A month after retiring from the Dallas field office, an FBI agent allegedly began a yearslong fraud scheme that earned him more than $800,000—and potentially up to 178 years in federal prison. William Roy Stone Jr., 62, is charged with wire fraud, impersonating a federal officer, and other crimes after authorities say he managed to con a Texas woman out of her fortune, per the New York Times. Shortly after retiring in October 2015, he reportedly convinced the Granbury resident that she was on "secret probation" for drug crimes and needed to inform him of her activities and assets, which included a recent inheritance. Prosecutors say Stone then requested a "restitution" payment for a wronged company, which he pocketed, per NBC News. He also allegedly told the woman that she needed to pay expenses related to his supervision of her, from housing to travel.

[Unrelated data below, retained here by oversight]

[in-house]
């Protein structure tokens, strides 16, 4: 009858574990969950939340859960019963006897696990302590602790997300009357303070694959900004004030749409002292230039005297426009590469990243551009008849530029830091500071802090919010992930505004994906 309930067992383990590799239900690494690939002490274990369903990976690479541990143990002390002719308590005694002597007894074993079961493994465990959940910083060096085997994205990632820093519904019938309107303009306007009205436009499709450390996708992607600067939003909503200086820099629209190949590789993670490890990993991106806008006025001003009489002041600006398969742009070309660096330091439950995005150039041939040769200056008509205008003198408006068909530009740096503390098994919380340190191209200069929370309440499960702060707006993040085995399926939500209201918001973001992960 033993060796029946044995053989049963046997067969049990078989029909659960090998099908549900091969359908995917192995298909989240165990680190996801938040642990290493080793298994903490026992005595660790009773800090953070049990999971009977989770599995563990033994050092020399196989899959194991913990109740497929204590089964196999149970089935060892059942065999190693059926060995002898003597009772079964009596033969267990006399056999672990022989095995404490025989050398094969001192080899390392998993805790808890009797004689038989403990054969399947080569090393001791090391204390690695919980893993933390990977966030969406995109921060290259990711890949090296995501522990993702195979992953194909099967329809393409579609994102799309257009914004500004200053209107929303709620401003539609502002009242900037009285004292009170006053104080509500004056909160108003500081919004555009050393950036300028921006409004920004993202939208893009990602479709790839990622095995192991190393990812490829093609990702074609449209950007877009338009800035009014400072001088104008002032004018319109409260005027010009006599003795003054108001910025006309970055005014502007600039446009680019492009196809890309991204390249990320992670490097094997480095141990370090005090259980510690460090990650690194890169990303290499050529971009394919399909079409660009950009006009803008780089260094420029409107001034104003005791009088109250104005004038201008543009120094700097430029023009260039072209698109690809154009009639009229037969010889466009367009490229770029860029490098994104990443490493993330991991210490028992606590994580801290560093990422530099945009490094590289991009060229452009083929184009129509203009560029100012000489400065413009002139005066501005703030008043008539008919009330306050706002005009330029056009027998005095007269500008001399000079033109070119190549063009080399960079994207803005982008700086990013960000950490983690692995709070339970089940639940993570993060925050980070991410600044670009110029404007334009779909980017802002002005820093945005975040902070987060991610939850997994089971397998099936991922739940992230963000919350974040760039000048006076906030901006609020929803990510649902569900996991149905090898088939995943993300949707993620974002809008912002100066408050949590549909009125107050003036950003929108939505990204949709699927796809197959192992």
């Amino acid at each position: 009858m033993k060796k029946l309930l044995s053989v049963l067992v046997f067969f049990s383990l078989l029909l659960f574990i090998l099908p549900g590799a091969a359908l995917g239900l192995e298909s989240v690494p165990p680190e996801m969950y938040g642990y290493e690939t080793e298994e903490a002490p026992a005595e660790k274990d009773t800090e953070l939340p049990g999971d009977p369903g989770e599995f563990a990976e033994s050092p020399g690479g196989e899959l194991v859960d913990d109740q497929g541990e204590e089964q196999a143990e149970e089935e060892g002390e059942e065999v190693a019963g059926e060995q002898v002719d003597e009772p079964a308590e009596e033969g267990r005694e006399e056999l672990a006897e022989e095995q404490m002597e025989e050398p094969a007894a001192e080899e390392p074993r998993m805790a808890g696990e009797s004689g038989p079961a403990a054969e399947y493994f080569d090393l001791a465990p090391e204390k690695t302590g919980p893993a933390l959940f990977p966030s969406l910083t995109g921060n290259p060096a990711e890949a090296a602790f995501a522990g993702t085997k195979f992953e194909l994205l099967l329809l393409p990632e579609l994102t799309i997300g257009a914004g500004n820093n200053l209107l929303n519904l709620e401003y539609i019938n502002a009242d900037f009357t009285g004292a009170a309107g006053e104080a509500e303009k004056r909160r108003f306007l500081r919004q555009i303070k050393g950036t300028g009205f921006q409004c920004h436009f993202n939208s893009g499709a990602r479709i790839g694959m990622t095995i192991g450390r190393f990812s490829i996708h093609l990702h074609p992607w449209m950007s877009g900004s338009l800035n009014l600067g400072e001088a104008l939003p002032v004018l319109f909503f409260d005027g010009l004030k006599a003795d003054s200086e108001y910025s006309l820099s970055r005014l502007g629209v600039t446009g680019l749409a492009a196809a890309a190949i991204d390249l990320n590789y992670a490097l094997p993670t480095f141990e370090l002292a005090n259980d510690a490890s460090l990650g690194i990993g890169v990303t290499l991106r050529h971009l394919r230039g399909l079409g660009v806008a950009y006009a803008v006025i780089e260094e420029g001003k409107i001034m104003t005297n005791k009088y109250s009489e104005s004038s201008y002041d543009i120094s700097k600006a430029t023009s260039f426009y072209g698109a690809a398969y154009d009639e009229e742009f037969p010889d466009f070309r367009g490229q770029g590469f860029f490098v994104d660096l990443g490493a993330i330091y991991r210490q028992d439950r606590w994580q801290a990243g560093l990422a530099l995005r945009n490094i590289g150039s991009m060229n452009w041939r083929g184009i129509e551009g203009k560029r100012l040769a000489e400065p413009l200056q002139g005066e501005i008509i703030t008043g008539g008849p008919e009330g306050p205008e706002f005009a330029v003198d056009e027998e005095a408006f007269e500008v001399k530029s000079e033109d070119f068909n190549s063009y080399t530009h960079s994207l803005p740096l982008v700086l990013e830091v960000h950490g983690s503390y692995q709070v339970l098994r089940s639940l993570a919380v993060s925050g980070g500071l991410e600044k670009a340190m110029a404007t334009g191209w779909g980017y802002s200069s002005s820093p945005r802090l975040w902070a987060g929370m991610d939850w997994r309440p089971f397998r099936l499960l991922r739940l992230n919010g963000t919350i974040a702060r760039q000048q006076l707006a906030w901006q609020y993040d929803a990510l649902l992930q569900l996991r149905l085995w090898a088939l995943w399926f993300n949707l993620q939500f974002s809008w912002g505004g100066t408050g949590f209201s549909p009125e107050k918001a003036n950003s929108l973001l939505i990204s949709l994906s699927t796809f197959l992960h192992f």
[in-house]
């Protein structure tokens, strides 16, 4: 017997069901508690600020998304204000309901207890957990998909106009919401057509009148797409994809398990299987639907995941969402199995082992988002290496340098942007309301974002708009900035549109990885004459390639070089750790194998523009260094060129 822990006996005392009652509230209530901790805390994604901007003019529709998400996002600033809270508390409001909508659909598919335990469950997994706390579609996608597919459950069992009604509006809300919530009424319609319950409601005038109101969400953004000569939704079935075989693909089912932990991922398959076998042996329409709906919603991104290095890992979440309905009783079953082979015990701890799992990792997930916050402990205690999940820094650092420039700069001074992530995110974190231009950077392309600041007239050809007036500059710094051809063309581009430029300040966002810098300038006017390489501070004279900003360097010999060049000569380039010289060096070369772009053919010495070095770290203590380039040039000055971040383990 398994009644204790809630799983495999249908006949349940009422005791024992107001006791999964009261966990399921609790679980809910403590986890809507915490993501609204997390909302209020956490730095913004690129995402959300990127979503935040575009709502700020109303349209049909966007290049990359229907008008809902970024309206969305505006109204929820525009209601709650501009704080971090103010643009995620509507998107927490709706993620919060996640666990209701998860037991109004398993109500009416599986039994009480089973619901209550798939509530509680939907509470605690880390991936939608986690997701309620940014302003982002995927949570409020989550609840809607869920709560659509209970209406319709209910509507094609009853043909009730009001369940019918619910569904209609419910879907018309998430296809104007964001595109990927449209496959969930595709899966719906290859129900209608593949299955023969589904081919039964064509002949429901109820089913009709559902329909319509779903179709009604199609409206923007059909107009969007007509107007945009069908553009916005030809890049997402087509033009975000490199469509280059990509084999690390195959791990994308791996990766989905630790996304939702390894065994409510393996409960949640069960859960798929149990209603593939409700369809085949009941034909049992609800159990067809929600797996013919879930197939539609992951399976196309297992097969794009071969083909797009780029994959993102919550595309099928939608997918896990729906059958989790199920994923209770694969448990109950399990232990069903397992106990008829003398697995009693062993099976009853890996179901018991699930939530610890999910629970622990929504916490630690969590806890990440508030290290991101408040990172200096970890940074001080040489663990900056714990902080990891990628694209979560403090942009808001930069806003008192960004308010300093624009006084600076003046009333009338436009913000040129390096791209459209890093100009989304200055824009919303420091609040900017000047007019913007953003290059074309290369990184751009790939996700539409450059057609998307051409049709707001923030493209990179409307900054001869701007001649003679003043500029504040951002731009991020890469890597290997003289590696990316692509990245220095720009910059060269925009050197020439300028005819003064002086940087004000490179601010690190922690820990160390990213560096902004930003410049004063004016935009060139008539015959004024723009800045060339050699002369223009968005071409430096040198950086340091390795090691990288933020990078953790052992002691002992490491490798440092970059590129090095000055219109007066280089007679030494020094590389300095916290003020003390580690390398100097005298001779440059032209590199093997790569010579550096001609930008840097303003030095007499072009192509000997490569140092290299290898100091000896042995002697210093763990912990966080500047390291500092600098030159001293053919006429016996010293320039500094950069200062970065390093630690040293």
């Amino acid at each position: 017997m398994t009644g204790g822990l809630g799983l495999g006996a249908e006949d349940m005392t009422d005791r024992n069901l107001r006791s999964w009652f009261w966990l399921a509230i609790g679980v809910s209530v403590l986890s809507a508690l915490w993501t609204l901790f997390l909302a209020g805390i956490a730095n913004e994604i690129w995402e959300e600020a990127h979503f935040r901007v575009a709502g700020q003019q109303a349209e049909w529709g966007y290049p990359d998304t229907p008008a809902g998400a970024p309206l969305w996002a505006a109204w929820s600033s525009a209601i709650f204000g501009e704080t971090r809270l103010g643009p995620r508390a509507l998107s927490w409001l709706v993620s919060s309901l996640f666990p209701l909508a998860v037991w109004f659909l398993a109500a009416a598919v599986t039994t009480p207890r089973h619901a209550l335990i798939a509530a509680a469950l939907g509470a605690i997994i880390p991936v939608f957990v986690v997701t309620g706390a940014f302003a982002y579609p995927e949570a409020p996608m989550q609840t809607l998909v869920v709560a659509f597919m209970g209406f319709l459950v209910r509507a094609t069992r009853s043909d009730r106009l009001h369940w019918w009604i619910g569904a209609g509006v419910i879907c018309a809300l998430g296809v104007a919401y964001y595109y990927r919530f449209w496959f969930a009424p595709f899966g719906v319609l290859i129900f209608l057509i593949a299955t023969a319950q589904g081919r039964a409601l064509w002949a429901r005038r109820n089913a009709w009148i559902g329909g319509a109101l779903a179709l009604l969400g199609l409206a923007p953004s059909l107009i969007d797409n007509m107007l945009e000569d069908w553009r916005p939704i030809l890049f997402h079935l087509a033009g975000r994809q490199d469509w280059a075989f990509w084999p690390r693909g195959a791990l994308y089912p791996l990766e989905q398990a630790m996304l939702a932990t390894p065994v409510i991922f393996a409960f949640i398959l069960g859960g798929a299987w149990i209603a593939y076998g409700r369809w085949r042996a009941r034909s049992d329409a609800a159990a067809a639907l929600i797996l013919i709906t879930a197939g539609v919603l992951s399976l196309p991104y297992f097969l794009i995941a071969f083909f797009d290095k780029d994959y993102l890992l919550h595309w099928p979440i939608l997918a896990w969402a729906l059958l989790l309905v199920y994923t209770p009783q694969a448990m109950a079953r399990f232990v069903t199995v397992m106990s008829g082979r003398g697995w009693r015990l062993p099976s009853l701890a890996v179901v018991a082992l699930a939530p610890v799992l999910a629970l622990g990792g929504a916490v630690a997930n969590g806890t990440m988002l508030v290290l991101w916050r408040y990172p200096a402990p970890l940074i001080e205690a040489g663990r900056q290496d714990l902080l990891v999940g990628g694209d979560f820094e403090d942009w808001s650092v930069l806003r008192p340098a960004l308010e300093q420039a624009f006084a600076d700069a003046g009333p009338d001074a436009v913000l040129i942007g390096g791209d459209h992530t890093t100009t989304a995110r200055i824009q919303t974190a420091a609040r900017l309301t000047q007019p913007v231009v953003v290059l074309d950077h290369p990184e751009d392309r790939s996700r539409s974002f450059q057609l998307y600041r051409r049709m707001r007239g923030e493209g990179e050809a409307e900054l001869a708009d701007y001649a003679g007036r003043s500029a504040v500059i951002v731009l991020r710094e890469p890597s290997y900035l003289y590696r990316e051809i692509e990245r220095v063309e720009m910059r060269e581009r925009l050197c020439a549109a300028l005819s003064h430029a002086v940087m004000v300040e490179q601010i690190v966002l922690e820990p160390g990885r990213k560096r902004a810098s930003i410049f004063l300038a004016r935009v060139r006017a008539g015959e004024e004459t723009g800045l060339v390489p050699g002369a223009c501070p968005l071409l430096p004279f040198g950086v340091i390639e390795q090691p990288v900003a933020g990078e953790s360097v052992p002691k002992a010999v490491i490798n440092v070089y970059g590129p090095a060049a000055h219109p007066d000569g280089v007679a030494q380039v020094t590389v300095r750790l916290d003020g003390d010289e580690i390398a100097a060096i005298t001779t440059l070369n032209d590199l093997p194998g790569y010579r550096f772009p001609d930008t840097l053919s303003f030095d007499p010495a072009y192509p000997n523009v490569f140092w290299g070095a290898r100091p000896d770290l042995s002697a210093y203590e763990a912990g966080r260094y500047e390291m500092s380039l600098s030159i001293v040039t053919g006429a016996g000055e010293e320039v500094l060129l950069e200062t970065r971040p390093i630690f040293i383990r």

Stone allegedly supported the lie with fake phone calls, in which he and an unnamed accomplice claimed to be a judge monitoring the case and an officer with the Drug Enforcement Administration, authorities say, per NBC. Throughout, Stone told the woman she would face prison time and lose her children if she didn't comply—though at one point Stone asked the woman to marry him, authorities say. It's unclear how authorities caught wind of the scheme, which allegedly earned Stone more than $800,000 over three and a half years. Indicted by a grand jury last week, Stone faces up to 178 years in federal prison if convicted of all charges. He pleaded not guilty Friday. "Mr. Stone will clear his name in the courtroom and, in doing so, will bring the actual facts of this case to light," one of his lawyers, Gregg Gallian, tells NBC. "There is much more to this story." (Read more fraud stories.)